Richmond Voting Stories examines the often-overlooked yet essential civic activity of voting. For Richmond Voting Stories Sethi produced and assembled a collection of interviews held between local high school students and older members of the Richmond community about their recollections of the first time they voted.
This project stemmed from the observation that the elderly are often marginalized with a false notion that their contributions to larger dialogues within a community have long since past. Conversely youth contributions in a community are also minimized because of their perceived lack of experience and lack of understanding of the world around them. Richmond Voting Stories confronts these stereotypes by working simultaneously with high school students in their roles as interviewers, editors, and re-presenters, and with the elderly as individuals with invaluable and piercing insight into the shared history of a community.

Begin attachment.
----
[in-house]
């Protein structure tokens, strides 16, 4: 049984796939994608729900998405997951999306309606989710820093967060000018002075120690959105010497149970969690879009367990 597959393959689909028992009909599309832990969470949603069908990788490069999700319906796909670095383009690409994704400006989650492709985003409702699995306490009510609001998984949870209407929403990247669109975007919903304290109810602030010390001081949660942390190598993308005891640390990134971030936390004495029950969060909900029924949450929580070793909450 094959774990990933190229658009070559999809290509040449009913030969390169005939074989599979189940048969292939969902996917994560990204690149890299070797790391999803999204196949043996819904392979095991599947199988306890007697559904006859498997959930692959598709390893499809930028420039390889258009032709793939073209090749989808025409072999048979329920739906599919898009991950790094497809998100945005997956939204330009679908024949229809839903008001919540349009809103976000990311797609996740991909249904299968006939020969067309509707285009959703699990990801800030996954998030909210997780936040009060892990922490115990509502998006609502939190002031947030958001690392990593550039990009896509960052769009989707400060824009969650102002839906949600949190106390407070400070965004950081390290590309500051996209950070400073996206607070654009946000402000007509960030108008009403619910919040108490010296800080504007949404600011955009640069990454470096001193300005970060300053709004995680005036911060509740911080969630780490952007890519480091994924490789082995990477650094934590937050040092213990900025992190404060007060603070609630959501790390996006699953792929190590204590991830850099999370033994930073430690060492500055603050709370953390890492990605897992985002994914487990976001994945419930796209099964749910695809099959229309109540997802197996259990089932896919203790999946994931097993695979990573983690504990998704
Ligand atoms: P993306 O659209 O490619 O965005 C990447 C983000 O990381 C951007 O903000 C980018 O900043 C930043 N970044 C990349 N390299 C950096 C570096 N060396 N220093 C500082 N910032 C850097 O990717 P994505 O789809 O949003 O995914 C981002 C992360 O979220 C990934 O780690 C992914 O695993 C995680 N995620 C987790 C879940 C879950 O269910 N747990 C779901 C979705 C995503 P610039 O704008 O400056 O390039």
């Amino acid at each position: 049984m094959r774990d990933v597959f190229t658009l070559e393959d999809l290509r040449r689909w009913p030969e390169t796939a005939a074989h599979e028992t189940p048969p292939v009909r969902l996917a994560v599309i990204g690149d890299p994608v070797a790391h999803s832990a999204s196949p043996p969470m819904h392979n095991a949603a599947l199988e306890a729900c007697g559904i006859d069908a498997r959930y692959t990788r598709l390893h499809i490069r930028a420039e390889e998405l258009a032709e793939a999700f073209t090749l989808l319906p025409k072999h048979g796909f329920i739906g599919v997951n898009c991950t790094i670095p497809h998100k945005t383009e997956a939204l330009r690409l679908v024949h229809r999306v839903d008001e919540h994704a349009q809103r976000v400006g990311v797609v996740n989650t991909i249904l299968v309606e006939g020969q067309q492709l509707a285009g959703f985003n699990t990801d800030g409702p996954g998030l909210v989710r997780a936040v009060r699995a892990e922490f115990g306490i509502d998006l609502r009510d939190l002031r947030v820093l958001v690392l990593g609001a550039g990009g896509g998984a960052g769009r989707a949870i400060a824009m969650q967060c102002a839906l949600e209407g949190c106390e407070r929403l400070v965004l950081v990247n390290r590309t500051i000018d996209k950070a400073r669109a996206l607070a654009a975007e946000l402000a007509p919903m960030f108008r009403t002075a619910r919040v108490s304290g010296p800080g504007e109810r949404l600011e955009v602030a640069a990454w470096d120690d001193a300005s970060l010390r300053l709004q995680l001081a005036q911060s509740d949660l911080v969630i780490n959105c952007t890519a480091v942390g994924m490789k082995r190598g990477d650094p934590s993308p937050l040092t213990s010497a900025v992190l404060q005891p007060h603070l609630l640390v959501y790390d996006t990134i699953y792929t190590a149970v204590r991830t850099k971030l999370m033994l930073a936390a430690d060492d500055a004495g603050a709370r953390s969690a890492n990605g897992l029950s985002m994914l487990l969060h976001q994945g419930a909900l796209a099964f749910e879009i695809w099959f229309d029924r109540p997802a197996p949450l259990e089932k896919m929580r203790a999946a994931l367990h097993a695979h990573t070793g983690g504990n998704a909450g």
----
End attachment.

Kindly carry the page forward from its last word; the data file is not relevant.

While Richmond Voting Stories explicitly deals with residents of Richmond and the activity and memory of voting it also reveals the universal struggles of marginalization, disenfranchisement, and urban dilapidation. The aim of Richmond Voting Stories was not to collect stories of past voting experiences for the sake of nostalgia, but rather to use the past as a reference point for plotting a course for the future.
This project was initiated as part of the Neighborhood Public Art Project, and received support from the Richmond Art Center, the City of Richmond, the Richmond Arts and Culture Commission, and the San Francisco Foundation.